Putting your shot in the correct place requires just two things to be right, the speed of your gun movement and the moment in time when you pull the trigger. There are 2 basic techniques, ’maintain lead’ and ‘swing through’.
A clay needs you to have your barrels the perfect distance in front of it when you pull the trigger. Maintain lead is a measured technique of tracking the clays path, staying ahead of it by the exact distance of lead that you think the target requires.
Swing through is a style that is regularly used by experienced shooters. Rather than measuring the shot, the shooter swings through the clay from behind, pulling the trigger when their gut instinct tells them it’s right to do so.
Different Types of Target
There are seven basic types of clay targets in sporting shooting, which represent many different types of game.
A rabbit is a strong flat 55mm radius clay designed to roll along the ground at speed. Rabbits can be unpredictable with a bounce when you least expect it.
Consistently hitting a climbing Teal requires a good swing through technique. Teal are fast vertical targets that require lots of practice to hit consistently.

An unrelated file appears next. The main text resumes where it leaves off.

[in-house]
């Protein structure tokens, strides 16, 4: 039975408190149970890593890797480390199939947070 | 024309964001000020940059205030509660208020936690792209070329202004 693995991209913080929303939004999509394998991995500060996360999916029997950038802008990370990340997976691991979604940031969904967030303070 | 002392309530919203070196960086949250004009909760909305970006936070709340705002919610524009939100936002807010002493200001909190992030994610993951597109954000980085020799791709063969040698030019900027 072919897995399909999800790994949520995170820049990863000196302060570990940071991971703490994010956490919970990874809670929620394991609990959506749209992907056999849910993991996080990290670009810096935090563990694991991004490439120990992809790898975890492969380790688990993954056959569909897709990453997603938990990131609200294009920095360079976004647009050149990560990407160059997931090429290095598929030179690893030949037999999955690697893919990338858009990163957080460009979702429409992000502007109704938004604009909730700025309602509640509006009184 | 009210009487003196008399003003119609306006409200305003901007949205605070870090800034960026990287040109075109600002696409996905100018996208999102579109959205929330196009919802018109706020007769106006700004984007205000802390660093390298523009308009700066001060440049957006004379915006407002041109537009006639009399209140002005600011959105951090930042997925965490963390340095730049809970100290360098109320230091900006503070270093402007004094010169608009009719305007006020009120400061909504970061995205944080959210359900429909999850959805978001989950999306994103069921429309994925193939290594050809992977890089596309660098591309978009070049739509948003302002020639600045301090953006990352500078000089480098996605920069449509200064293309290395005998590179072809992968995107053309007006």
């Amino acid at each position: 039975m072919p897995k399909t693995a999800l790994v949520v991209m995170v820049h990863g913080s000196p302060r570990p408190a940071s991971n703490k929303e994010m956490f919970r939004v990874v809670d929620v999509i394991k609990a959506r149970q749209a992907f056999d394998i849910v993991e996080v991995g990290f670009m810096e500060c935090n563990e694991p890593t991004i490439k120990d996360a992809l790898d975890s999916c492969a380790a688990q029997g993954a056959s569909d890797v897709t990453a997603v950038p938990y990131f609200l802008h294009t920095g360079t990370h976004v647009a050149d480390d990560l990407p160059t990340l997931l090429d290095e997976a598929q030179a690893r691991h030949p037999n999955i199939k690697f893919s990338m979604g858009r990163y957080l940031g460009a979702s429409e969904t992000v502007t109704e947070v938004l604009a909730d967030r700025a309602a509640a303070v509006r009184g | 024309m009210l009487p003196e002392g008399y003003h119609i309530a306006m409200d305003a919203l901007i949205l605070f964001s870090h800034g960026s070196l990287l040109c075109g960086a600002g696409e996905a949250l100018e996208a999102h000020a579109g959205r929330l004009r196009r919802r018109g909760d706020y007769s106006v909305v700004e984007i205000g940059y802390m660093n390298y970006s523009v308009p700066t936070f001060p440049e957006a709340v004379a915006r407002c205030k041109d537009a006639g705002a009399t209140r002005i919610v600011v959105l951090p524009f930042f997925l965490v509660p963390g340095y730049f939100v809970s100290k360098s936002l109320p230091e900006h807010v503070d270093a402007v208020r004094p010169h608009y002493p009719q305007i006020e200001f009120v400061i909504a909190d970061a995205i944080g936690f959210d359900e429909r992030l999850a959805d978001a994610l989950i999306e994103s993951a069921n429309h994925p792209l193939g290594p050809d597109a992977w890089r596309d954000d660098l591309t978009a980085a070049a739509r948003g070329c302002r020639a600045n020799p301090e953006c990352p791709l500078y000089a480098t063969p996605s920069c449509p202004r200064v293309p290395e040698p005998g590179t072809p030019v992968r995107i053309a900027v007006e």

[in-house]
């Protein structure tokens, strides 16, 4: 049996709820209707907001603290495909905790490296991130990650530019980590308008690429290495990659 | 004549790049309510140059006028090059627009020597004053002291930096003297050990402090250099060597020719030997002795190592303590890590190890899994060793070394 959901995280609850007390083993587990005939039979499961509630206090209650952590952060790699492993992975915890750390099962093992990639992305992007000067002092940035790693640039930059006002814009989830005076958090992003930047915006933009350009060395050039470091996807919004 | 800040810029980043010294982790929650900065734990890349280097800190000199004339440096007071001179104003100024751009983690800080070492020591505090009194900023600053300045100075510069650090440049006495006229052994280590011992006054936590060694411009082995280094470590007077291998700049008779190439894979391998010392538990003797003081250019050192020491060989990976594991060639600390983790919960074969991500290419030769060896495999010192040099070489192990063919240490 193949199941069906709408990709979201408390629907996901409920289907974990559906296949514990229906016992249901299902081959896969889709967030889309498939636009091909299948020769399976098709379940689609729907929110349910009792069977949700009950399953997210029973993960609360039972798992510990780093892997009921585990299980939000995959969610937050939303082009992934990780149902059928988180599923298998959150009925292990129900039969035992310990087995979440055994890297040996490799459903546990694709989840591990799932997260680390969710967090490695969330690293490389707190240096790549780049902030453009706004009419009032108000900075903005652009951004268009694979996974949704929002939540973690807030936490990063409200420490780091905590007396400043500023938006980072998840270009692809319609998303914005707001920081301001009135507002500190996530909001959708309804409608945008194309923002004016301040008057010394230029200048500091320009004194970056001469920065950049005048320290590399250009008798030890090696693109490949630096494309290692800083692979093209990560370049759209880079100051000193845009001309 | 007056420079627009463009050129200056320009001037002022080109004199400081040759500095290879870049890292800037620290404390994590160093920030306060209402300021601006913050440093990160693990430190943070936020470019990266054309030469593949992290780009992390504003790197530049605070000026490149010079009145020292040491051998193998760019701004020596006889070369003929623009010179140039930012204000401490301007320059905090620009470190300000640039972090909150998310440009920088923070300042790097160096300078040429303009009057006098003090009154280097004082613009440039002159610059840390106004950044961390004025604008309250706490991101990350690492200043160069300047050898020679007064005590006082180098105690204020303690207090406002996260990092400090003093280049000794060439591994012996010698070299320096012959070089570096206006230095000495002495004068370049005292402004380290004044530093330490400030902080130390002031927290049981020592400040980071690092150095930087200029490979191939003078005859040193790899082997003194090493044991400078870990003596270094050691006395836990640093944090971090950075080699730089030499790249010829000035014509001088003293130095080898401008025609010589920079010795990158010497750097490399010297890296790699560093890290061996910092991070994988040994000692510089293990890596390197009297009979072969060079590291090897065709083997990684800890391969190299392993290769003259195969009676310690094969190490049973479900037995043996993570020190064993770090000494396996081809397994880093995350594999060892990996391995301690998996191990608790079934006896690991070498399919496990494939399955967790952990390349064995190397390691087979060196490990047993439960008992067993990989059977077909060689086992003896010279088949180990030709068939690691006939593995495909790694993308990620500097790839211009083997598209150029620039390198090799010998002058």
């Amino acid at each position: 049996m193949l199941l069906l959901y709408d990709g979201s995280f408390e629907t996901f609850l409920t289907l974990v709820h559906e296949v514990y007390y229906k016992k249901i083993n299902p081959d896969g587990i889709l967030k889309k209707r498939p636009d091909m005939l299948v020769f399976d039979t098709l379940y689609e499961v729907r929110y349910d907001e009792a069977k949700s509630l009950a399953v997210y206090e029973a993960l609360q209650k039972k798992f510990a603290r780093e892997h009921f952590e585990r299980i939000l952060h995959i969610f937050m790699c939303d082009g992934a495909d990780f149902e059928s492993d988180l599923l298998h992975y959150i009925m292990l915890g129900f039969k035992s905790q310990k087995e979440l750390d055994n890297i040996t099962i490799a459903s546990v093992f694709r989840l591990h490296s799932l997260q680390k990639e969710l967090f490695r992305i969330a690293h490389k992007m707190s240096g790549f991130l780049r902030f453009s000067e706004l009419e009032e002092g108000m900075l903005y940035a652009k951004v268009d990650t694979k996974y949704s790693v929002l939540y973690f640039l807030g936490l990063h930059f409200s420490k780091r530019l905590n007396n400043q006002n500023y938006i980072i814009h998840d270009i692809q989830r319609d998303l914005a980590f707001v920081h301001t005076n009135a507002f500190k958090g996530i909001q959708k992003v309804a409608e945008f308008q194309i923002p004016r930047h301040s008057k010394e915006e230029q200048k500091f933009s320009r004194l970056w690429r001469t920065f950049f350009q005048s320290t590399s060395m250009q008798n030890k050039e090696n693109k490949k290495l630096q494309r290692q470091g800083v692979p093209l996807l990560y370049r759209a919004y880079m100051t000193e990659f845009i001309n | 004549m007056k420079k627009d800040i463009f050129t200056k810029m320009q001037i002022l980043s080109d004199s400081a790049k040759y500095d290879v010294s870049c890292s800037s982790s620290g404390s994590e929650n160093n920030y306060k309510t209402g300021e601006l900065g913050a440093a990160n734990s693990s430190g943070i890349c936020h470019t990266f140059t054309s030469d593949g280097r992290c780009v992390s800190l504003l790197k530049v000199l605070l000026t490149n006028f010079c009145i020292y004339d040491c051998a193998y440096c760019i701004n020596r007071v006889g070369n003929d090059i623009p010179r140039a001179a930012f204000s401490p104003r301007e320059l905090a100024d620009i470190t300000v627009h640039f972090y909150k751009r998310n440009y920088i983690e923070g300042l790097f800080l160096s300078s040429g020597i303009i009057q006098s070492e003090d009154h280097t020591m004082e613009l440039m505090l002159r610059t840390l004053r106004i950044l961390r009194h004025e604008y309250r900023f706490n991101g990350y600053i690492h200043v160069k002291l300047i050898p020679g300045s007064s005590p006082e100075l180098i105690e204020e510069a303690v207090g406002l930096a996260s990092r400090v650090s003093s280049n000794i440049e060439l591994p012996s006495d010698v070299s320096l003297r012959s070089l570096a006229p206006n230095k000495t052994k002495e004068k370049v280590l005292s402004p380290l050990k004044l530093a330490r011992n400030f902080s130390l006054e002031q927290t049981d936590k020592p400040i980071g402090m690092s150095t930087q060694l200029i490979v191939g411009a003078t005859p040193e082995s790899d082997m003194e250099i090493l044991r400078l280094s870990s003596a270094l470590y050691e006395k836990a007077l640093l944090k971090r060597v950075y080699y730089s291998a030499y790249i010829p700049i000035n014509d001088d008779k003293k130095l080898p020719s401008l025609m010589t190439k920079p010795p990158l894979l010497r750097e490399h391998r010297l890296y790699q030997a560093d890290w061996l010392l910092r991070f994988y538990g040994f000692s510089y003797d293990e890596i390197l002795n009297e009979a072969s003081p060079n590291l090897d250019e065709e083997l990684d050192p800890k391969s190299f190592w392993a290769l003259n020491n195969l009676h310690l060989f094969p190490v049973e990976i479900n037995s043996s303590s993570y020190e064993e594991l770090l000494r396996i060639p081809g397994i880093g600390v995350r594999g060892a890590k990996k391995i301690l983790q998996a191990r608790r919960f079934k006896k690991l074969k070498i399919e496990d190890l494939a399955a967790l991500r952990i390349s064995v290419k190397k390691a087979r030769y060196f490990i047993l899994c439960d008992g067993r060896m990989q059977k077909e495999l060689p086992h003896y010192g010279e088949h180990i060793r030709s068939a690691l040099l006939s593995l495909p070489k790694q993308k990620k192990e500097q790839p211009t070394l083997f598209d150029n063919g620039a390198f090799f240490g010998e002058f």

The positioning of the trap and landing point of the target will show you how much the clay is quartering towards you or away from you. A clay that is quartering will often need less lead than a crossing target.
Driven clays simulate game on a shoot being driven towards you. Driven targets can be difficult because they disappear behind your gun barrels just when you need to be able to see them! Driven clays need a swing through technique because of this.
Incomers head towards you, but unlike driven clays, they drop before they reach you rather then flying over your head.
To hit a going away clay, you need to attack the target quickly before it gets too small to hit.
Looping clays start off rising, before falling, and often quarter towards or away from you. Hitting a looper can be tricky and requires practice. Some prefer to hit them rising, while others prefer to wait for them to begin to drop before shooting.